Although I’ve lived with a chronic illness, and a medically abandoned one at that, for two decades now, I read something on Twitter the other day that’s stuck with me. The gist of the post was that for those of us with chronic illness (and I’d argue neurodivergence as well), we’re a group of people who have to wonder not just if we’re sick enough to go to the doctor, but once we’re there if we’ll be believed.

Think about this for a moment, especially if you don’t have a chronic illness and/or don’t usually think about whether physicians believe your lived experience. You’re experiencing pain, severe pain. Maybe it’s a migraine, maybe it’s GI pain and cramping, maybe if you’re someone with a uterus it’s very heavy periods and cramping that leaves you bedridden for a few days each month, perhaps has long as a week–EACH AND EVERY MONTH. These are all things people live with and they’re all things doctors dismiss.

When doctors dismiss your lived experience, they fail you. The medical system as a whole fails you. And what do you do if you’re part of a marginalized population (keeping in mind that BIPOC individuals face far more of this than white people do), and the system fails you?

Look, if there’s anything the pandemic has taught me, it’s that doctors love to go on Twitter and proclaim how good and wonderful they are, while completely and totally ignoring the systemic failures of their colleagues. And to be honest, if you’re in a profession where there are systemic failures, and you’re not thinking about how to make the system better for EVERYONE, not just your patients with access to care, then you’re part of the problem. We can believe this to be true just as much as we can believe patients when they talk about their lived experience.

So let’s ask the question again, if you’re a patient and the medical system has failed you, whether that’s the first time or to the point where you won’t even go to the ER in the event of a supposed heart attack because you know you won’t be believed (and yes, these patients exist and no, it’s not their fault)., what do you do?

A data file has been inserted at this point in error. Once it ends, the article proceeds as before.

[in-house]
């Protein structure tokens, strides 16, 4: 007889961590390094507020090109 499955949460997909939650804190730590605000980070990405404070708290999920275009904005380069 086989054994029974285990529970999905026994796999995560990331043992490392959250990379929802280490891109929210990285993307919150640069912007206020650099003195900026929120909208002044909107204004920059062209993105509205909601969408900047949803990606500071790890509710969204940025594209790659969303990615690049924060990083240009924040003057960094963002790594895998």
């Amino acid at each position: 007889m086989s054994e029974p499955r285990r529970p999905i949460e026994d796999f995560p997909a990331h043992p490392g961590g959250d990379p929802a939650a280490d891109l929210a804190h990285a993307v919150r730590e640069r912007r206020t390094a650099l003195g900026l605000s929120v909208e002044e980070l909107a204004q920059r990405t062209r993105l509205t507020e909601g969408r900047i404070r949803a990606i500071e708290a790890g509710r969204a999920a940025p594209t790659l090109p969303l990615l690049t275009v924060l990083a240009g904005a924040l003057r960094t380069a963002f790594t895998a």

It’s the question that’s at the heart of Chicken Yogi. Those of us who need to “free range” our way to wellness because the systems simply don’t work for us. We may turn to alternative therapies, or group source through social media communities what worked for other people. We may suffer in silence, or mostly in silence, and a great many of us will do things, like work full time or keep going far beyond the point when most people would have quit.

Frankly, it’s a conversation I’d love to have with other people who also have been failed by the medical system. I interface with it when I have to, for example to get my anti-anxiety meds filled so I can continue to work until I’m fully self-employed, but otherwise, I look for other ways to try and resolve situations. It’s how I stumbled across yoga and meditation many years ago, and now my meds give me enough space to recognize a panic attack, I can then use the skills I have to help brings things back into balance.

I network. I listen. And I’m always willing to learn. I am a student not just of my own body, spirit, and mine, but of the universe and the world. When the systems fail us, we need to build new ones.